David L. answered • 07/01/20

Harvard Graduate

Based on the question, I'm presuming there are only 7 classes offered, and John has to take every class.

Let's explain this using classes. Let's say the seven classes are:

- Algebra
- Biology
- Chemistry
- Drama
- English
- French
- Gym

We can do this using our basic counting mechanisms. Let's pick the first class. How many options do we have for the first class? 7, right? No classes have been picked yet... so we have 7 options for the first class. Let's say we pick English.

How many options do we have for the next class? 6, because we already picked one. He can't take English again. Let's say he picks French.

After that, how many options do we have? 5. You see the pattern here.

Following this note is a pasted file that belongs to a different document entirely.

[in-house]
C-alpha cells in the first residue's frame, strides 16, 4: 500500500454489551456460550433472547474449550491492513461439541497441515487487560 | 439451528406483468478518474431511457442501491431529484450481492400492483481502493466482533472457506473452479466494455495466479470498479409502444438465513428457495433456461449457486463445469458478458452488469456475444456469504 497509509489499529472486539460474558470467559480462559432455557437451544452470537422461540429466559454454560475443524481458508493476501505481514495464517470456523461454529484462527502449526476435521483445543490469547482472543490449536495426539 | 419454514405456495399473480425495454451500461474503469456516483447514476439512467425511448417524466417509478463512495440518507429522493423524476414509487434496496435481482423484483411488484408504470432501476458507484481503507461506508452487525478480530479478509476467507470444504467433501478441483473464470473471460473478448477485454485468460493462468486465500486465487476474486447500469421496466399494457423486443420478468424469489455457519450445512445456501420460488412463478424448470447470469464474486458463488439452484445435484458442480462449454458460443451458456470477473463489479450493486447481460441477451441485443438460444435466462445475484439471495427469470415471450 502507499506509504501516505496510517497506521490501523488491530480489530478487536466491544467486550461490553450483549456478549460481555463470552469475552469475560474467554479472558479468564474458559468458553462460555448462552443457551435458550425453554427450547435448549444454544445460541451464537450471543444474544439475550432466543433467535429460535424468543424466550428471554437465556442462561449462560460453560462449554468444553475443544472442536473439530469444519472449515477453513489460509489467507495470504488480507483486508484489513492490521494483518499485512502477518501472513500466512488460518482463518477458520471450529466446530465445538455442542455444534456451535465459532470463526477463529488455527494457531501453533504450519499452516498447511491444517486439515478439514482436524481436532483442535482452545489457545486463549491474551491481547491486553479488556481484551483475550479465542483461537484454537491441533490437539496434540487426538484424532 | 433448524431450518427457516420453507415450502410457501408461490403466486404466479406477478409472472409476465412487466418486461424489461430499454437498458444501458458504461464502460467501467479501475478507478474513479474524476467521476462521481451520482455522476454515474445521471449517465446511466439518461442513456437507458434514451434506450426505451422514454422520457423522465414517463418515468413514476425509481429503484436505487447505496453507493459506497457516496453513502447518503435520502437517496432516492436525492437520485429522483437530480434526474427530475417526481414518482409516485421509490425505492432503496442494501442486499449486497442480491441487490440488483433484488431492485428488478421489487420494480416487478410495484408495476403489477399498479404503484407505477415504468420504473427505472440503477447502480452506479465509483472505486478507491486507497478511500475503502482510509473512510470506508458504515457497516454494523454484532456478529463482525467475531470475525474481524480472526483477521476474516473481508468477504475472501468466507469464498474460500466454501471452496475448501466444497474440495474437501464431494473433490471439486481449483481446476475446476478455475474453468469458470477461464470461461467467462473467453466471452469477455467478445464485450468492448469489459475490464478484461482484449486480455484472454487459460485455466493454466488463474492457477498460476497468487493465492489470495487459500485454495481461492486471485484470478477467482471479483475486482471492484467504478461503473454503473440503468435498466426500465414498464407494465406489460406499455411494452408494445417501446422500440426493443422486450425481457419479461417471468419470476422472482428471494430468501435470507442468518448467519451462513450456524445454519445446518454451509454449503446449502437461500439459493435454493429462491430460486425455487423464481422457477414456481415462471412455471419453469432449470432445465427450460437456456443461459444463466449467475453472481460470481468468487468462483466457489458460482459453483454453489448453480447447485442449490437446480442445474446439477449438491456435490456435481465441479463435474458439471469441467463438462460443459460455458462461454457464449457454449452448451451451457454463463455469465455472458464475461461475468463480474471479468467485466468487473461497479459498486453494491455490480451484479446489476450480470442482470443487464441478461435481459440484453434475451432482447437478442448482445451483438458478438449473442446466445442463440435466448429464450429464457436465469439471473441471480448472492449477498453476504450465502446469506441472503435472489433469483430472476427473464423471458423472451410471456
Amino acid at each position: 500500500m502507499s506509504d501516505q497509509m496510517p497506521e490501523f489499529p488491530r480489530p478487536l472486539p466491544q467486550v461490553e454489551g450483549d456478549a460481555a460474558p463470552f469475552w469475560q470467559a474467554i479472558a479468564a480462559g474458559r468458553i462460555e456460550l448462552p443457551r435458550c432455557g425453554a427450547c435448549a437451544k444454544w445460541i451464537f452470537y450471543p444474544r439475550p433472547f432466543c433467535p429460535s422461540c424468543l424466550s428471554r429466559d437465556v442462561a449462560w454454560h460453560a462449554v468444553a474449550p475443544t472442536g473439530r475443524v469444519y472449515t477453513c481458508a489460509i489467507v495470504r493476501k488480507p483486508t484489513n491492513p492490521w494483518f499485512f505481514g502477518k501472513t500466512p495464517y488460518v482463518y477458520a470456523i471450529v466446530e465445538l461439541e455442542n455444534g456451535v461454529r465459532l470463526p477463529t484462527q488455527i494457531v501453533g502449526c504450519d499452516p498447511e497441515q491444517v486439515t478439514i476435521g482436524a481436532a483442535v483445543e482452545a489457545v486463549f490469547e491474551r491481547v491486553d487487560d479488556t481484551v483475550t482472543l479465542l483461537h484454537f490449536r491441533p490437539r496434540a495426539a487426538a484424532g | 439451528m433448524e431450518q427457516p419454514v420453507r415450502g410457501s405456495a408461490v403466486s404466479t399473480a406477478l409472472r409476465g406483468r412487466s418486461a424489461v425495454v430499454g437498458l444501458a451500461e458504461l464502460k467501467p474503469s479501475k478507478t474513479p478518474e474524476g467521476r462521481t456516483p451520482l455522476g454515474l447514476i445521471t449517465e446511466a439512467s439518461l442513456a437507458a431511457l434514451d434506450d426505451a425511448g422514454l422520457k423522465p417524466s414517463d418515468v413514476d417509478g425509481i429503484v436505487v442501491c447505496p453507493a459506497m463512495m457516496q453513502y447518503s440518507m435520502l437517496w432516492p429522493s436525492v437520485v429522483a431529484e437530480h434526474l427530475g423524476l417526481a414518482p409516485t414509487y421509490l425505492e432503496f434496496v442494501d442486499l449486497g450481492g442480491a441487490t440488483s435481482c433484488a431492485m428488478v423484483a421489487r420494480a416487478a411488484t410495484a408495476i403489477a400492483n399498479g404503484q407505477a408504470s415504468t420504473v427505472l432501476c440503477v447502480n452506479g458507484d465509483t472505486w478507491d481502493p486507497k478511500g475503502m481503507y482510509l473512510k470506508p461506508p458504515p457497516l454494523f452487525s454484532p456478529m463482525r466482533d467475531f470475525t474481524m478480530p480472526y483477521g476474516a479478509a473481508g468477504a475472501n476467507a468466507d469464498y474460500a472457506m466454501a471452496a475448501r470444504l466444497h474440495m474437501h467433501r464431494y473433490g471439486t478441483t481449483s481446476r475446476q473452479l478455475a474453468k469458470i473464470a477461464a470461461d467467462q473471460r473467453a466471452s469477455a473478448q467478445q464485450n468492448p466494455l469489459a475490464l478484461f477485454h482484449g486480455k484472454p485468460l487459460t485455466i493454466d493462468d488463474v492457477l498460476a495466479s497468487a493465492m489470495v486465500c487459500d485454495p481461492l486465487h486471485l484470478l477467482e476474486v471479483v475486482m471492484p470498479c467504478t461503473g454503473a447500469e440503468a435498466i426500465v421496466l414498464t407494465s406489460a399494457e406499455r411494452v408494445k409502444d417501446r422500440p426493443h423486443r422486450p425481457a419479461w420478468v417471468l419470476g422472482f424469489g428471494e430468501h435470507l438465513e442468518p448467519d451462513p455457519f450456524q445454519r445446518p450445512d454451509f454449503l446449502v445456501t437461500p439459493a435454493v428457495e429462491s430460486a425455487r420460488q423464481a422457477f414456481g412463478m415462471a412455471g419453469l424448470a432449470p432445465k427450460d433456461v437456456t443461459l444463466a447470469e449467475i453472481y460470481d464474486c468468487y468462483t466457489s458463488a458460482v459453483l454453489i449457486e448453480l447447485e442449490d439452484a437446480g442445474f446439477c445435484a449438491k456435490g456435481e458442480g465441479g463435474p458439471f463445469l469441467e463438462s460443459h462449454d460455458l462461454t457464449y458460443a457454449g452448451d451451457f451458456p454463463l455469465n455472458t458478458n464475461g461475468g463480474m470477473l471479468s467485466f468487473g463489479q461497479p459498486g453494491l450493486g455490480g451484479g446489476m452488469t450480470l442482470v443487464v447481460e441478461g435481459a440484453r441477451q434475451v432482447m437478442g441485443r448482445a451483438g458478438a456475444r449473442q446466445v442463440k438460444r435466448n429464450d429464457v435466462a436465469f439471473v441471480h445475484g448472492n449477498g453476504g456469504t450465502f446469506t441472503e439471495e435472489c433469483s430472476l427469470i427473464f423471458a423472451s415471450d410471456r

The way that we do this, then, is put in "blanks" for his schedule, and multiply the number of options of each class together. The reasoning behind this is that we are accounting for every possible class option in that spot. Once a class has been picked, we can't go back to it. So, you write it like this:

__ * __ *__ * __ *__ * __ *__

Using the logic above, we fill in the blanks to account for the possible number of classes at each step of the way:

__7__ * __6__ * __5__ * __4__ * __3__ * __2__ * __1__

Multiplying a number by every number lower than it is called a **factorial**. Almost always, when we have a problem like this -- where we are **choosing without replacement** and **order matters** -- we will use the factorial. You write it using notation: 7!

The answer, then, is 5040. There are 5040 possible schedule options.